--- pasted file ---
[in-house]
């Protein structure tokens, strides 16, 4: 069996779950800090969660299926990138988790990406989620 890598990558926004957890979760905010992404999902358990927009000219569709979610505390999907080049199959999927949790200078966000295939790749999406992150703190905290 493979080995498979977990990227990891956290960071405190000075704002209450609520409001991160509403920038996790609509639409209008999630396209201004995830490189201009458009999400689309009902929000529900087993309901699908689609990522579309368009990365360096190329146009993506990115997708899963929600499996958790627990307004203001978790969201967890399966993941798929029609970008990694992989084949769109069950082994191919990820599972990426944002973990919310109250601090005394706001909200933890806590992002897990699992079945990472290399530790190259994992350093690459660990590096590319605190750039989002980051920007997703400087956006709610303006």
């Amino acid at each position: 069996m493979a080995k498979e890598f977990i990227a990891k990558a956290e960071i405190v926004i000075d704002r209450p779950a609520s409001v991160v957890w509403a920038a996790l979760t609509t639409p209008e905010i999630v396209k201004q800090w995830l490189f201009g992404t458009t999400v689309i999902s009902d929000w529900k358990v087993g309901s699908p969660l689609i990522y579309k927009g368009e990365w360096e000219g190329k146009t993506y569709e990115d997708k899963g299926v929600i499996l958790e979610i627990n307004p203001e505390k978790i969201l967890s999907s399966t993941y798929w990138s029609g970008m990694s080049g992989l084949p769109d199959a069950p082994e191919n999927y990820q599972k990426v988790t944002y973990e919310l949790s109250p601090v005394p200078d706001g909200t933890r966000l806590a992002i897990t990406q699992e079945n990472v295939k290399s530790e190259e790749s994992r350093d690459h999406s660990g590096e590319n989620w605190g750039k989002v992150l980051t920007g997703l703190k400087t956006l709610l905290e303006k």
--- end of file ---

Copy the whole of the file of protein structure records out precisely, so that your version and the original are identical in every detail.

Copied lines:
[in-house]
């Protein structure tokens, strides 16, 4: 069996779950800090969660299926990138988790990406989620 890598990558926004957890979760905010992404999902358990927009000219569709979610505390999907080049199959999927949790200078966000295939790749999406992150703190905290 493979080995498979977990990227990891956290960071405190000075704002209450609520409001991160509403920038996790609509639409209008999630396209201004995830490189201009458009999400689309009902929000529900087993309901699908689609990522579309368009990365360096190329146009993506990115997708899963929600499996958790627990307004203001978790969201967890399966993941798929029609970008990694992989084949769109069950082994191919990820599972990426944002973990919310109250601090005394706001909200933890806590992002897990699992079945990472290399530790190259994992350093690459660990590096590319605190750039989002980051920007997703400087956006709610303006």
């Amino acid at each position: 069996m493979a080995k498979e890598f977990i990227a990891k990558a956290e960071i405190v926004i000075d704002r209450p779950a609520s409001v991160v957890w509403a920038a996790l979760t609509t639409p209008e905010i999630v396209k201004q800090w995830l490189f201009g992404t458009t999400v689309i999902s009902d929000w529900k358990v087993g309901s699908p969660l689609i990522y579309k927009g368009e990365w360096e000219g190329k146009t993506y569709e990115d997708k899963g299926v929600i499996l958790e979610i627990n307004p203001e505390k978790i969201l967890s999907s399966t993941y798929w990138s029609g970008m990694s080049g992989l084949p769109d199959a069950p082994e191919n999927y990820q599972k990426v988790t944002y973990e919310l949790s109250p601090v005394p200078d706001g909200t933890r966000l806590a992002i897990t990406q699992e079945n990472v295939k290399s530790e190259e790749s994992r350093d690459h999406s660990g590096e590319n989620w605190g750039k989002v992150l980051t920007g997703l703190k400087t956006l709610l905290e303006k």